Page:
By Staff Writer
With more than 3 million cases diagnosed each year, diastasis recti is one of the more common abdominal injuries suffered by both men and women in America today. Put most simply, diastasis recti is the partial or complete separation of the “six-pack” muscles, which meet at the midline of your stomach. It is most common in women who are over 35 and older men with abdominal obesity.
diastasis recti generally isn’t dangerous and it can often be successfully treated with corrective exercise and strength training of all the core muscles which usually involves pelvic floor and deep stomach muscle exercises.
Over the past 20 years, Shevi Baruch, founder of Body Rhythm, has helped a myriad of clients with diastasis Recti. Based in Santa Monica, Body Rhythm offers clients a unique combination of programs tailored to meet their individual fitness needs.
According to Shevi, men and women can both have diastasis recti. The most common occurrence is during and after pregnancy, when the uterus stretches the muscles to accommodate the growing baby. Another cause is lifting heavy weights incorrectly. Common symptoms include a bump or ridge extending down the middle of the abdomen, lower back pain, poor posture and for some people, constipation and bloating.
“A typical situation is when a postpartum woman endeavors to get back into shape,” Shevi said. “She arrives at the studio months to years after having given birth. She has lost the pregnancy weight, but her abdominals are not responding to the exercises she has been doing.” That is when it is important to check for a diastasis recti because failing to correctly diagnose the condition can lead to a further separation of the abdominal wall if the mother is performing traditional abdominal crunch to get her abs back into shape.”
To diagnose the condition Shevi explains that she will have a client lay on their back, feet flat and knees bent (photo 1) “Support their head with one hand and curl up,” Shevi continued. “Place your other hand fingers on top, above and bellow of the belly button, to check if you can press your fingers down (photo 2). If you can press more then one finger down, you may have a diastasis recti.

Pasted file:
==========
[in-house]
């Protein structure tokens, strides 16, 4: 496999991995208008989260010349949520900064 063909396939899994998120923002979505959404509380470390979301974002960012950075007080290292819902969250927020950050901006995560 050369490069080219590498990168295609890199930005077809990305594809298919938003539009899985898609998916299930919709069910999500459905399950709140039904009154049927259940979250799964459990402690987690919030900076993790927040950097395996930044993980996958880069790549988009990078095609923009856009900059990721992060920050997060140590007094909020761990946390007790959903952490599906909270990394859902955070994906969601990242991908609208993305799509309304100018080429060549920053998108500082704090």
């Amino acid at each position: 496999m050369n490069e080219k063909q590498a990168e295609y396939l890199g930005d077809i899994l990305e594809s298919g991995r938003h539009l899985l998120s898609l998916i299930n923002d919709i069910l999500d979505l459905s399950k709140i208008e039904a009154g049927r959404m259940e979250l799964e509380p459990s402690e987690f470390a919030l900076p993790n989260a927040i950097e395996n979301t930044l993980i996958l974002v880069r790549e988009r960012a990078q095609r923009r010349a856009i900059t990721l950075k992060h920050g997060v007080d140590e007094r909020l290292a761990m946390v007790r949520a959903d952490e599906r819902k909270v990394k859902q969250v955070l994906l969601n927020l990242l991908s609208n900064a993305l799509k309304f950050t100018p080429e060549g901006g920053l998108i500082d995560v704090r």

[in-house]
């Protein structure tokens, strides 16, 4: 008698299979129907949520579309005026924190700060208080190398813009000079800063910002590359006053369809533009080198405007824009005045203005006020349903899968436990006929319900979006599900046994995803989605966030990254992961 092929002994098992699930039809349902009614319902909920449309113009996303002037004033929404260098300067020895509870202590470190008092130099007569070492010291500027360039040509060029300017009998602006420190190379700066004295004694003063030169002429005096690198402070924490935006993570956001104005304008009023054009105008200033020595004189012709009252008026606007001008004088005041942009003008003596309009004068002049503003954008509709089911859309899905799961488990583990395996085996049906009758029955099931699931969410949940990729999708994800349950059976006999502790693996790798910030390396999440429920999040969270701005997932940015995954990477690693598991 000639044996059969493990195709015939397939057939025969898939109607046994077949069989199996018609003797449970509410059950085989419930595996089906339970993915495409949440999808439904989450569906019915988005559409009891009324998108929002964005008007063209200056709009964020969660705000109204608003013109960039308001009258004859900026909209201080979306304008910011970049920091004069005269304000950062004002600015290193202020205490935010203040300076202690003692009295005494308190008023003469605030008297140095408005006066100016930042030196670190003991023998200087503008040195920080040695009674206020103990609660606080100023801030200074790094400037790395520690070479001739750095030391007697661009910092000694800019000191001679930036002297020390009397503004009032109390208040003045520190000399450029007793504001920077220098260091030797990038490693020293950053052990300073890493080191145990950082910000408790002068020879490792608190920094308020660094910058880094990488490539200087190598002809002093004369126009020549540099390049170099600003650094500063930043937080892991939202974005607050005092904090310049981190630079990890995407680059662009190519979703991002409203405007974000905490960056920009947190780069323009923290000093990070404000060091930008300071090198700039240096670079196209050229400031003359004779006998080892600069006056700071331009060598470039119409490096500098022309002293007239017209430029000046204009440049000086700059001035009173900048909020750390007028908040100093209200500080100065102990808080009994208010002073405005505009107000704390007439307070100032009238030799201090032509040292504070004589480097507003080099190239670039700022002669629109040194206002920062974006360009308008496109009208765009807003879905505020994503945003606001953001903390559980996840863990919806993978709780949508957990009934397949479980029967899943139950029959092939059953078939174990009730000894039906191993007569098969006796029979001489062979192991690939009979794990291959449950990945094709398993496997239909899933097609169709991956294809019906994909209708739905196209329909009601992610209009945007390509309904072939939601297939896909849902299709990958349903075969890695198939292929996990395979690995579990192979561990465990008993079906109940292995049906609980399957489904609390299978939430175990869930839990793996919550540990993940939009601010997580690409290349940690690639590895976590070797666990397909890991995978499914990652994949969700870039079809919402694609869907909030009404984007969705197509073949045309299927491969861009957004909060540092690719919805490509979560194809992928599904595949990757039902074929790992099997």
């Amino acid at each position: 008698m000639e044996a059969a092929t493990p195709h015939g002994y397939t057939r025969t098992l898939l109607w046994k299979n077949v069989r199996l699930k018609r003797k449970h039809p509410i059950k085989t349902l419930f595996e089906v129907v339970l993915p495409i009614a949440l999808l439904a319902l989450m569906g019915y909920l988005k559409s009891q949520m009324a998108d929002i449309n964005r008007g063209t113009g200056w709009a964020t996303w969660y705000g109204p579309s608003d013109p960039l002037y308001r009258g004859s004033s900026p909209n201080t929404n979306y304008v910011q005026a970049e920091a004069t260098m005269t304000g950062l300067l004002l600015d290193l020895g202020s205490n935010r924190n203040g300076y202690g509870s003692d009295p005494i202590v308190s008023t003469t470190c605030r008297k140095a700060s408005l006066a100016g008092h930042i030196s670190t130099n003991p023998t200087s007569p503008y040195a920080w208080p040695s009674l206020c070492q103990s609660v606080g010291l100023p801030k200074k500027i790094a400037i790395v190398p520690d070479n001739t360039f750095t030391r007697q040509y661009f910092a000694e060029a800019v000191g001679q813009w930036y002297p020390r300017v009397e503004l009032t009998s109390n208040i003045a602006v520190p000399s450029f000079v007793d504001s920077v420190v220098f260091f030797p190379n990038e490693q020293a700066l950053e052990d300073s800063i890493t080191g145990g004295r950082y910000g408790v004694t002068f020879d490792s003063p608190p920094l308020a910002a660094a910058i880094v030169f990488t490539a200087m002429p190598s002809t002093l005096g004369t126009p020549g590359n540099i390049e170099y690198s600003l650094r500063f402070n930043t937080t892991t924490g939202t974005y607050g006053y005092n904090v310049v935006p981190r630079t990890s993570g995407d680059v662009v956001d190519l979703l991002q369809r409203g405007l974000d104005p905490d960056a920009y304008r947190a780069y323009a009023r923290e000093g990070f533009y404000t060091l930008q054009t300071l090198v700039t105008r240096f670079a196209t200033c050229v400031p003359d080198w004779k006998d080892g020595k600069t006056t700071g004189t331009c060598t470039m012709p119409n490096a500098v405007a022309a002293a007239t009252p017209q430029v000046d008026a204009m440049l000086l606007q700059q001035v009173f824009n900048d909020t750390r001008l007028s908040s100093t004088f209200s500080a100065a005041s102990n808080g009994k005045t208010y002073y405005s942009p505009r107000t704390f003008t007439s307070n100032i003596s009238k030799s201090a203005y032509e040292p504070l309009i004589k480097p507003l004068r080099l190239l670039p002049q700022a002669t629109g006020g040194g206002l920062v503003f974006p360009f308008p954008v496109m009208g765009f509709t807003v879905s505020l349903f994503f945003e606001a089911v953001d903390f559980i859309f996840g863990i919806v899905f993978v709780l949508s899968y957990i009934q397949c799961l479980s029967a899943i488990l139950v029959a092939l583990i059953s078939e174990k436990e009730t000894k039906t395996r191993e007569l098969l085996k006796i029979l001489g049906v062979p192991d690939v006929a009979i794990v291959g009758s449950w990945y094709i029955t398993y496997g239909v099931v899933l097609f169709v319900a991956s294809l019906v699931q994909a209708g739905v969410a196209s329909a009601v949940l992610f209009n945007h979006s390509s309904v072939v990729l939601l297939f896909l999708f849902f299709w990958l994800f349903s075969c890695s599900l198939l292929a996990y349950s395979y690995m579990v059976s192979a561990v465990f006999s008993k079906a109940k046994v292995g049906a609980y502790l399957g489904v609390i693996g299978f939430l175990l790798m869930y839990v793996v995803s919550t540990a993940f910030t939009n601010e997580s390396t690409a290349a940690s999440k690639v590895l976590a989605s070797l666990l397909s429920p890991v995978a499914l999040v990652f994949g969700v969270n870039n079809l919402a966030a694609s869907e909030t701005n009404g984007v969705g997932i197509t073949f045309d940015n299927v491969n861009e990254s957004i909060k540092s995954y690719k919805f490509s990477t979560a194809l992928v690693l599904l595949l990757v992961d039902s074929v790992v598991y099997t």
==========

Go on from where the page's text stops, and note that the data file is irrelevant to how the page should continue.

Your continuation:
While there are certain exercises that people with diastasis Recti should avoid, there are others that could potentially help to close the gap. Shevi explained, “Those exercises focus primarily on the pelvic floor, back muscles, transverse abdominis and the psoas.”
Shevi recommends to her clients to perform those exercises at home three times a day for one to six months. “In most cases after few months the abdominal gap will close. Sometimes it takes only few weeks to see the abdominals flatten. Then the client’s program is revised and now they can perform any abdominal exercise including those that include head lift and curl up,” Shevi added.
Shevi’s unique ability to understand the body is what allows her to help her clients through different conditions. “I always take into consideration the person that enters the studio, his or her challenges and strengths. In a Gyrotonic group class, I look for a common ground for everyone so the class will challenge and benefit each participant. Each class includes a detail to work on while the movement is flowing with rhythm. Every class is joyful.”
For more information about Body Rhythm Pilates & Gyrotonic call (310) 255-1177 visit TheBodyRhythm.com, follow them on Facebook and Twitter or visit them at 2114 Wilshire Boulevard, Santa Monica CA, 90403